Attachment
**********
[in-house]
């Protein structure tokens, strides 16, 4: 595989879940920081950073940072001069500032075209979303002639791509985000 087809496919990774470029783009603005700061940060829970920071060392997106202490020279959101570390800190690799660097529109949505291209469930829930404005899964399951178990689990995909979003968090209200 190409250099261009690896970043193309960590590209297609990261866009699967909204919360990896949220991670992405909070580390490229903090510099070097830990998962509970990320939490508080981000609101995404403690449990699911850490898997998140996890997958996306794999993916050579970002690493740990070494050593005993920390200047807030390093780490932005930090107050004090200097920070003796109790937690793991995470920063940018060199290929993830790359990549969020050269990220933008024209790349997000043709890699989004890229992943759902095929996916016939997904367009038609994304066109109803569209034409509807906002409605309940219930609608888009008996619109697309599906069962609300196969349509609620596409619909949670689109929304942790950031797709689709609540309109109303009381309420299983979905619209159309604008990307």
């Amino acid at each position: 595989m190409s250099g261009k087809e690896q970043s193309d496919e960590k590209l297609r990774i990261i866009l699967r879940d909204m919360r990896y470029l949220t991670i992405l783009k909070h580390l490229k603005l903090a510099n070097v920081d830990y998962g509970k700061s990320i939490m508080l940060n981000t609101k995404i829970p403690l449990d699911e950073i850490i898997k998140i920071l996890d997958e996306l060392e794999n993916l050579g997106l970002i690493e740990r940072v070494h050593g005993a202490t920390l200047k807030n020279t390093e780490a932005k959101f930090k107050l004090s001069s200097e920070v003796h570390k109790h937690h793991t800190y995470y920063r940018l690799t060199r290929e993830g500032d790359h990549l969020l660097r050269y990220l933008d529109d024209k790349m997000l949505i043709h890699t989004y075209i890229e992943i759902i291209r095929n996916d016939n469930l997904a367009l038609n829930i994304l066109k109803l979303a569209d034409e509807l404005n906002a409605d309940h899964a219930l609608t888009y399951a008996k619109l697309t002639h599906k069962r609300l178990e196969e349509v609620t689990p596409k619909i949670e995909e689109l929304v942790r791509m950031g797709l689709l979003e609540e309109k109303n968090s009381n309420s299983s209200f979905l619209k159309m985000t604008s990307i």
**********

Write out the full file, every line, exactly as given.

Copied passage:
[in-house]
């Protein structure tokens, strides 16, 4: 595989879940920081950073940072001069500032075209979303002639791509985000 087809496919990774470029783009603005700061940060829970920071060392997106202490020279959101570390800190690799660097529109949505291209469930829930404005899964399951178990689990995909979003968090209200 190409250099261009690896970043193309960590590209297609990261866009699967909204919360990896949220991670992405909070580390490229903090510099070097830990998962509970990320939490508080981000609101995404403690449990699911850490898997998140996890997958996306794999993916050579970002690493740990070494050593005993920390200047807030390093780490932005930090107050004090200097920070003796109790937690793991995470920063940018060199290929993830790359990549969020050269990220933008024209790349997000043709890699989004890229992943759902095929996916016939997904367009038609994304066109109803569209034409509807906002409605309940219930609608888009008996619109697309599906069962609300196969349509609620596409619909949670689109929304942790950031797709689709609540309109109303009381309420299983979905619209159309604008990307």
């Amino acid at each position: 595989m190409s250099g261009k087809e690896q970043s193309d496919e960590k590209l297609r990774i990261i866009l699967r879940d909204m919360r990896y470029l949220t991670i992405l783009k909070h580390l490229k603005l903090a510099n070097v920081d830990y998962g509970k700061s990320i939490m508080l940060n981000t609101k995404i829970p403690l449990d699911e950073i850490i898997k998140i920071l996890d997958e996306l060392e794999n993916l050579g997106l970002i690493e740990r940072v070494h050593g005993a202490t920390l200047k807030n020279t390093e780490a932005k959101f930090k107050l004090s001069s200097e920070v003796h570390k109790h937690h793991t800190y995470y920063r940018l690799t060199r290929e993830g500032d790359h990549l969020l660097r050269y990220l933008d529109d024209k790349m997000l949505i043709h890699t989004y075209i890229e992943i759902i291209r095929n996916d016939n469930l997904a367009l038609n829930i994304l066109k109803l979303a569209d034409e509807l404005n906002a409605d309940h899964a219930l609608t888009y399951a008996k619109l697309t002639h599906k069962r609300l178990e196969e349509v609620t689990p596409k619909i949670e995909e689109l929304v942790r791509m950031g797709l689709l979003e609540e309109k109303n968090s009381n309420s299983s209200f979905l619209k159309m985000t604008s990307i």